Navarro v. Neal, No. 12-3572 (7th Cir. 2013)

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Justia Opinion Summary

Under Illinois law, a candidate for the state legislature seeking placement on the general election ballot without having participated in a primary (or having replaced a candidate who did) must submit a nominating petition signed by a certain number of eligible voters. In July 2012, the Chicago Board of Election Commissioners determined that five Republican candidates for the state legislature had not collected the requisite numbers of signatures and denied their petitions to be listed on the ballot in the 2012 general election. In September the candidates and supporters sought injunctive and declaratory relief, alleging that the statutory scheme violated their constitutional rights to free speech and association under the First and Fourteenth Amendments. The district court dismissed, holding that the doctrine of laches barred their claims. The Seventh Circuit affirmed, after holding that laches does not apply because the delay in filing suit did not impact the Board’’ ability to fashion prospective relief in future elections. The requirement that candidates seeking ballot access submit nominating petitions is reasonable and nondiscriminatory, and serves the important regulatory interests of protecting the integrity of elections from frivolous candidates and preventing voter confusion; it does not unconstitutionally burden the candidates’ and voters’ expressive and associational rights.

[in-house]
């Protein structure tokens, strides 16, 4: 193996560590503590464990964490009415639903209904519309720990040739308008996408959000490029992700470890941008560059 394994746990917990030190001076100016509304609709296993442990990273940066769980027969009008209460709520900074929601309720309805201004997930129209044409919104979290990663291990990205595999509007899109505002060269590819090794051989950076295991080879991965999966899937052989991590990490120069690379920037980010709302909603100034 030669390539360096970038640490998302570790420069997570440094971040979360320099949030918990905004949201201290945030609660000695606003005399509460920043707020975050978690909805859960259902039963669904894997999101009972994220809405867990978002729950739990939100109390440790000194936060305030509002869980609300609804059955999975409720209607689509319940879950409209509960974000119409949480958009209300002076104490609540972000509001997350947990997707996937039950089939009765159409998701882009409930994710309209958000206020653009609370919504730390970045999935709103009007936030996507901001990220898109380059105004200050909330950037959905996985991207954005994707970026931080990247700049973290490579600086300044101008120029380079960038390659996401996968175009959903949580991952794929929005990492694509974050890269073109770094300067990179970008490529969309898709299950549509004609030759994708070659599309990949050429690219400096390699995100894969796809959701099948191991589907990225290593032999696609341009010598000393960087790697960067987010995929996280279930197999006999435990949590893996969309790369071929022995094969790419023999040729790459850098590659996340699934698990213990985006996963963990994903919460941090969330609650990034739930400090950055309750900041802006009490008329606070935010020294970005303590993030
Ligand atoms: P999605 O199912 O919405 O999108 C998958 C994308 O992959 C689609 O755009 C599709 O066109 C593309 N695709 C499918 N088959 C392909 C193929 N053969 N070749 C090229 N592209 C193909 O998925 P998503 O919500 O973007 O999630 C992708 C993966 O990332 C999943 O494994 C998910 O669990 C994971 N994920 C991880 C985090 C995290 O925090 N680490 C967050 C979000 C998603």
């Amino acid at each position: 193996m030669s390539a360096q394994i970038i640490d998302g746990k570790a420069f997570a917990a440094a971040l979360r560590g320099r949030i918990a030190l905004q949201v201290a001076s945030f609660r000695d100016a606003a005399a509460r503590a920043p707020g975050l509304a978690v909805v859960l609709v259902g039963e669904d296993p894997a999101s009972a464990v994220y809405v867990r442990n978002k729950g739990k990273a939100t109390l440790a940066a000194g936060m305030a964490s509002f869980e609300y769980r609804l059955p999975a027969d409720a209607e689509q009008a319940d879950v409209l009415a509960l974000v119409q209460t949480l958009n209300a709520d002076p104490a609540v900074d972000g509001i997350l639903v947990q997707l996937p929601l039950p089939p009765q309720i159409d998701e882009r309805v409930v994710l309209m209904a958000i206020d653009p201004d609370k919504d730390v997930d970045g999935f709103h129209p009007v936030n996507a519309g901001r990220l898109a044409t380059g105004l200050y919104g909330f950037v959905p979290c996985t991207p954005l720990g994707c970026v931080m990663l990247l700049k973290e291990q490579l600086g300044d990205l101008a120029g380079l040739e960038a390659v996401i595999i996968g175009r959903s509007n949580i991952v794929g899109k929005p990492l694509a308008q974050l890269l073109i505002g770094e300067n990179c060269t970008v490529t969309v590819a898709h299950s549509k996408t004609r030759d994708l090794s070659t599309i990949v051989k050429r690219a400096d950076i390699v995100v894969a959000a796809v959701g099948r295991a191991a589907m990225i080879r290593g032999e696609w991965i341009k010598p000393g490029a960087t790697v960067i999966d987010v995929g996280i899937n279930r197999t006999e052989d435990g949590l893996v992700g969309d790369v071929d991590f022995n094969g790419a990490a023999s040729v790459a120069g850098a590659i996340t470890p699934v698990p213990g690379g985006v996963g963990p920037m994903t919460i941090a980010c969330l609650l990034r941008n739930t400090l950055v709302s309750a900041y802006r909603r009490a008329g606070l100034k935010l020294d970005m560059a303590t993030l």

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In the United States Court of Appeals For the Seventh Circuit No. 12-3572 A NTHONY P. N AVARRO , et al., Plaintiffs-Appellants, v. L ANGDON D. N EAL, Member of the Board of Election Commissioners for the City of Chicago as a Duly Constituted Electoral Board, in his/her official capacity, et al., Defendants-Appellees. Appeal from the United States District Court for the Northern District of Illinois, Eastern Division. No. 1:12-cv-07535 Matthew F. Kennelly, Judge. A RGUED F EBRUARY 27, 2013 D ECIDED M AY 17, 2013 Before F LAUM, S YKES, and T INDER, Circuit Judges. T INDER, Circuit Judge. Under Illinois law, a candidate for the state legislature seeking placement on the general election ballot without having participated in a primary (or having replaced a candidate who did) must submit a nominating petition signed by a certain 2 No. 12-3572 number of eligible voters. In July 2012, the Chicago Board of Election Commissioners determined that five Republican candidates for seats in the state legislature had not collected the requisite numbers of signatures. The Board, therefore, denied their petitions to be listed on the ballot in the 2012 general election. In September almost ten weeks later these candidates, along with a group of their supporters in the electorate, filed suit against the members of the Board for injunctive and declaratory relief, alleging that the statutory scheme violated their constitutional rights to free speech and association under the First and Fourteenth Amendments. The district court dismissed the suit, holding that the doctrine of laches barred their claims. Because the plaintiffs delay in filing suit does not impact the Board members ability to fashion prospective relief in future (post-2012) elections, we hold that the doctrine of laches does not apply to the declaratory portion of the plaintiffs claim. On the merits of this claim, we find that the requirement that candidates seeking ballot access submit nominating petitions is reasonable and nondiscriminatory, and serves the important regulatory interests of protecting the integrity of elections from frivolous candidates and preventing voter confusion. Thus, the challenged statute does not unconstitutionally burden the candidates and voters expressive and associational rights. Because the plaintiffs claim for declaratory relief cannot succeed on the merits, we affirm the district court s dismissal. No. 12-3572 3 I. B ACKGROUND Illinois ballot access law provides three ways in which candidates for the state legislature may be listed on general election ballots. First, candidates that win their party s primary election automatically appear on the general election ballot. To have their names placed on a party primary ballot, however, primary candidates for the State House or State Senate must submit a petition for nomination with the signatures of at least 500 or 1,000 qualified primary electors, respectively. 10 Ill. Comp. Stat. 5/8-8 (2011). These signatures must be collected within a 90-day period. Second, if a candidate that won his or her party s primary drops out or dies before the general election is held, the party may nominate an alternative candidate. 10 Ill. Comp. Stat. 5/8-17 (2010). Although this replacement candidate is not required to submit a nominating petition, the original candidate i.e., the winner of the primary election did, as described above. Third, if no party candidate s name was included in the consolidated primary ballot for a particular office and no person was nominated as a write-in, then statutorily defined party leaders may appoint a nominee to fill the party s slot on the general election ballot, subject to the same signature requirements that apply to candidates in primary elections. 10 Ill. Comp. Stat. 5/7-61 (2010). In other words, when a party seeks to place a candidate for State Representative or State Senator on the general election ballot without holding a primary, that candidate must submit a nominating petition containing the signa- 4 No. 12-3572 tures of 500 or 1,000 qualified voters, respectively. Id. These signatures must be collected during the 75 days following the primary date. Id. In the March 2012 Republican Party primary election, no candidate names appeared on the ballot and no candidates were nominated via write-in for the offices of State Representatives and State Senator in several districts in Chicago and its environs. Thus, the only means by which candidates could run for these positions on the Republican Party line in the November 2012 general election would be by collecting 500 or 1,000 signatures in 75 days. Five individuals who are now included among the plaintiffs in this suit attempted to do so, submitting nominating petitions to the Chicago Board of Elections. On July 13, the Board determined that none of the five candidates had collected a sufficient number of valid signatures. Therefore, they did not qualify for placement on the general election ballot. On September 20, these five candidates, along with a group of registered voters who supported them, filed a complaint for injunctive and declaratory relief, alleging that 10 Ill. Comp. Stat. 5/7-61 unduly restricts ballot access, thereby violating their rights under the First and Fourteenth Amendments. The Board members moved to dismiss the suit. The district court granted this motion, holding that the doctrine of laches barred the plaintiffs claims for both injunctive and declaratory relief. Given that the upcoming general election was scheduled for November 6, the court stated that the plaintiffs almost ten-week delay in filing suit No. 12-3572 5 created a situation in which any remedial order would throw the state s preparations for the election into turmoil. The court did not explain how the plaintiffs delay in filing suit could affect their requested declaratory relief concerning future elections. Although the district court dismissed the plaintiffs claim based on laches, the court also discussed the merits of their claim. The court first determined that the burden that the challenged statute imposed on the plaintiffs was reasonable, because it places a burden on candidates seeking placement on the general election ballot without having participated in a primary, similar to the burden that 10 Ill. Comp. Stat. 5/8-8 places on candidates that competed in a primary before advancing to the general election. The court then noted that the challenged statute serves the important regulatory interest in limiting ballot access to candidates with substantial support in the electorate. The district court, therefore, concluded that the plaintiffs claim also would fail on the merits. The plaintiffs appeal the district court s order, challenging only the district court s dismissal of their claim for declaratory relief to prevent the application of the challenged statute in future elections. II. A NALYSIS We review de novo the district court s decision to grant the Board members motion to dismiss. See Opp v. Office of State s Attorney of Cook Cty., 630 F.3d 616, 6 No. 12-3572 619 (7th Cir. 2010). All well-pleaded allegations in the plaintiffs complaint are accepted as true, and all reasonable inferences are drawn in their favor. Id. We review whether the district court properly applied the doctrine of laches in granting the Board members motion to dismiss for an abuse of discretion. Chattanoga Mfg., Inc. v. Nike, Inc., 301 F.3d 789, 792 (7th Cir. 2002). A. The Doctrine of Laches The plaintiffs do not dispute that the district court properly invoked the doctrine of laches to dismiss their claim for injunctive relief. Nor could they reasonably dispute this, given their almost ten-week delay in filing suit despite the imminence of the November 6 general election. Instead, they argue that laches is not a valid basis for dismissing their claim for declaratory relief. The doctrine of laches derive[s] from the maxim that those who sleep on their rights, lose them. Chattanoga Mfg., 301 F.3d at 792. For the doctrine to apply, the Board members must show (1) lack of diligence by Navarro, and (2) prejudice to the Board. See Cannon v. Univ. of Health Scis./The Chicago Med. Sch., 710 F.2d 351, 359 (7th Cir. 1983). Here, the Board members have not shown, either below or on appeal, how the plaintiffs delay in bringing suit has prejudiced the Board in its administration of future (i.e., post-2012) elections. The Board members direct our attention to Fulani v. Hogsett, in which we affirmed the dismissal of an election law claim for injunctive, monetary, and declaratory relief No. 12-3572 7 on laches grounds. 917 F.2d 1028 (7th Cir. 1990). This citation, however, does not substitute for an explanation for why the district court did not abuse its discretion in invoking laches in the instant case. Nor does the district court s order explain why laches should apply to the portion of the plaintiffs claim for declaratory relief. Abuse of discretion is a deferential standard of review, but it is not toothless. We fail to see how the plaintiffs filing suit in September 2012 instead of in July or August of that year could prejudice the Board concerning elections to be held in future years. Moreover, neither the Board members brief nor the district court s order sheds light on how the plaintiffs delay in filing suit could impact a purely prospective remedy. We therefore hold that the district court abused its discretion in dismissing the plaintiffs claim for declaratory relief based on the doctrine of laches. B. The Statute s Constitutionality Ballot access laws place burdens on . . . the right of individuals to associate for the advancement of political beliefs, and the right of qualified voters, regardless of their political persuasion, to cast their votes effectively. Lee v. Keith, 463 F.3d 763, 768 (7th Cir. 2006) (quoting Williams v. Rhodes, 393 U.S. 23, 30 (1968)). While these rights rank among our most precious freedoms, id., they are not absolute, Libertarian Party v. Rednour, 108 F.3d 768, 773 (7th Cir. 1997). To assess the constitutionality of ballot access laws, we engage in a two-step inquiry. 8 No. 12-3572 First, we determine whether the law imposes severe or reasonable and nondiscriminatory restrictions on candidates and voters constitutional rights so that we can ensure application of the appropriate level of scrutiny. See id. Second, we must determine whether the state interest offered in support of the law is sufficiently weighty under the appropriate level of scrutiny. See id. For severe restrictions on voters rights, the challenged statute must be narrowly tailored to advance a compelling state interest. See Burdick v. Takushi, 504 U.S. 428, 434 (1992) (quoting Anderson v. Celebrezze, 460 U.S. 780, 789 (1983)). For statutes that impose only reasonable, nondiscriminatory restrictions, the state s important regulatory interests are generally sufficient. Id. At the first stage, the district court determined that 10 Ill. Comp. Stat. 5/7-61 imposes a reasonable and nondiscriminatory burden on candidates and voters rights. The plaintiffs do not dispute this determination. Ballot access laws that require the would-be candidate [to] demonstrate significant support for his candidacy by submitting thousands (or depending on the size of the electorate, tens or even hundreds of thousands) of petitions place a reasonable, nondiscriminatory restriction on candidates and voters rights. Protect Marriage Ill. v. Orr, 463 F.3d 604, 607-08 (7th Cir. 2006). The statute at issue here requires nothing more of members of parties that do not hold primaries (here, the Republicans) than it does of members of parties that do (here, their Democratic counterparts); candidates from both types of parties typically must obtain the same number of signatures in most circumstances. Ordi- No. 12-3572 9 narily, the only differences between the two groups are that the former group of candidates must collect signatures and submit nominating petitions before the general election, not the primary, and that this group has 15 fewer days to do so. (Although it is true that, where the primary winner withdraws or dies before the general election, the party-appointed replacement candidate does not have to collect signatures, the fact remains that this individual takes the place of someone who had to do so.) Thus, we agree with the district court s analysis on this point. A reasonable, nondiscriminatory restriction on ballot access will pass muster if it serves an important regulatory interest. See Burdick, 504 U.S. at 434. The Supreme Court has recognized that a state s desire that elections be run fairly and effectively is among these important interests. Munro v. Socialist Workers Party, 479 U.S. 189, 193 (1986); see also Am. Party of Texas v. White, 415 U.S. 767, 782 (1974) ( [T]he State s admittedly vital interests are sufficiently implicated to insist that political parties appearing on the general ballot demonstrate a significant, measureable quantum of community support. (footnote omitted)). In the instant case, the plaintiffs concede that the prevention of voter confusion is an important regulatory interest, but they dispute that the challenged statute actually serves this interest. There is ample caselaw supporting the proposition that ballot access laws serve the important, interrelated goals of preventing voter confusion, blocking frivolous 10 No. 12-3572 candidates from the ballot, and otherwise protecting the integrity of elections. See, e.g., Burdick, 504 U.S. at 434 (accepting that a prohibition on write-in voting is connected to this objective); Munro, 479 U.S. 193-94 (finding that a requirement that parties receive greater than 1% of the vote in the previous election to appear on the ballot in the next election is connected to this objective); Am. Party of Texas, 415 U.S. at 782 n.14 (same); Bullock v. Carter, 405 U.S. 134, 145 (1972) (accepting that filing fees for ballot access are connected to this objective, although holding these fees to be unconstitutional on other grounds); Jenness v. Fortson, 403 U.S. 431, 442 (1971) (stating that a requirement that parties seeking placement on the ballot have received greater than 5% of the vote in the previous election is connected to this objective). Some of this caselaw deals directly with the connection between signature requirements for ballot access, as in this case, and the state s important interest in the integrity of its elections. See, e.g., Lee, 463 F.3d at 769 (finding that a petition-submission requirement for ballot access is connected to this objective, but holding the law to be unconstitutional on other grounds); Protect Marriage, 463 F.3d at 607-08 (finding that a petition-submission requirement is connected to this objective); Libertarian Party, 108 F.3d at 775 (same). The rationale behind this connection is not complicated. Light regulation of ballot access could lead to an unmanageable number of frivolous candidates qualifying for the ballot, thereby confusing voters. See Nader v. Keith, 385 F.3d 729, 733 (7th Cir. 2004) (discussing how Florida s need to design a ballot that could No. 12-3572 11 accommodate ten presidential candidates led to voter confusion during the 2000 presidential election); Elizabeth Garrett, Democracy in the Wake of the California Recall, 153 Penn. L. Rev. 239, 254-55 (2004) (attributing the listing of 135 candidates on the ballot in California s 2003 gubernatorial recall election to a badly drafted statutory scheme, in which candidates could qualify for the ballot simply by producing 65 signatures and paying $3,500). The plaintiffs point to the fact that, since only the Democratic candidate met the statutory scheme s criteria for ballot placement in some 2012 state legislative races, ballots in the relevant districts listed only the Democratic candidate s name for these offices. The plaintiffs claim that the inclusion of only one candidate on the ballot in some races belies the proffered rationale that the challenged statute prevents voter confusion. How, the plaintiffs ask, can voters be confused if only one name is printed on the ballots? The plaintiffs question overlooks the possibility that relaxing or abolishing these signature requirements could attract a significant number of frivolous candidates, leading to phone book-sized ballots and widespread voter confusion.1 Since the existing requirements that 1 Modern readers may wonder what a phone book is (or was). In short, it is a compilation of information about telephone subscribers including their names, addresses, and telephone numbers. See Telephone directory, Wikipedia, (continued...) 12 No. 12-3572 candidates for State Representative collect 500 signatures and candidates for State Senator collect 1,000 do not strike us as particularly onerous, 2 it seems plausible that lowering this bar even further could open the floodgates to an unmanageable number of frivolous candidates gaining ballot access. The state need not wait for such a situation to occur in order to act. See Munro, 479 U.S. at 194-95 ( [The Supreme Court has] never required a State to make a particularized showing of the existence of voter confusion, ballot overcrowding, or the presence of frivolous candidates prior to the imposition of reasonable restrictions on ballot access. ). If courts were to require that government defendants marshal evidence to prove actual voter confusion, such a requirement would necessitate that a State s 1 (...continued) http://en.wikipedia.org/wiki/Telephone_directory (last visited May 14, 2013). In a large urban area like Chicago, such a directory could consist of millions of subscribers. 2 Although the record does not include information concerning the pool of qualified voters in each district from which candidates must obtain signatures, we take notice of the facts that 2,781,182 Cook County residents were eligible to vote in the 2012 general election, and that 57 Illinois House districts and 32 Illinois Senate districts include at least a portion of Cook County. Illinois State Board of Elections, Official Vote: November 6, 2012 General Election i, 38-113 (2012). These facts provide a rough sense of the pools of qualified voters from which candidates for these two bodies must obtain 500 or 1,000 signatures, respectively. No. 12-3572 13 political system sustain some level of damage before the legislature could take corrective action. Id. at 195. Instead, the speculative concern that altering the challenged signature requirement would lead to a large number of frivolous candidates qualifying for the ballot and, consequently, voter confusion is sufficient. To prevent such harms from occurring in the first place, the state may enact reasonable and nondiscriminatory ballot access laws that serve the important regulatory interests of preventing voter confusion and protecting the integrity of elections. We hold that 10 Ill. Comp. Stat. 5/7-61 is such a law. III. C ONCLUSION Because the plaintiffs claim that 10 Ill. Comp. Stat. 5/7-61 violates their constitutional rights fails on the merits, the district court s erroneous dismissal of their claim on laches grounds was harmless. Accordingly, we A FFIRM the district court s judgment of dismissal. 5-17-13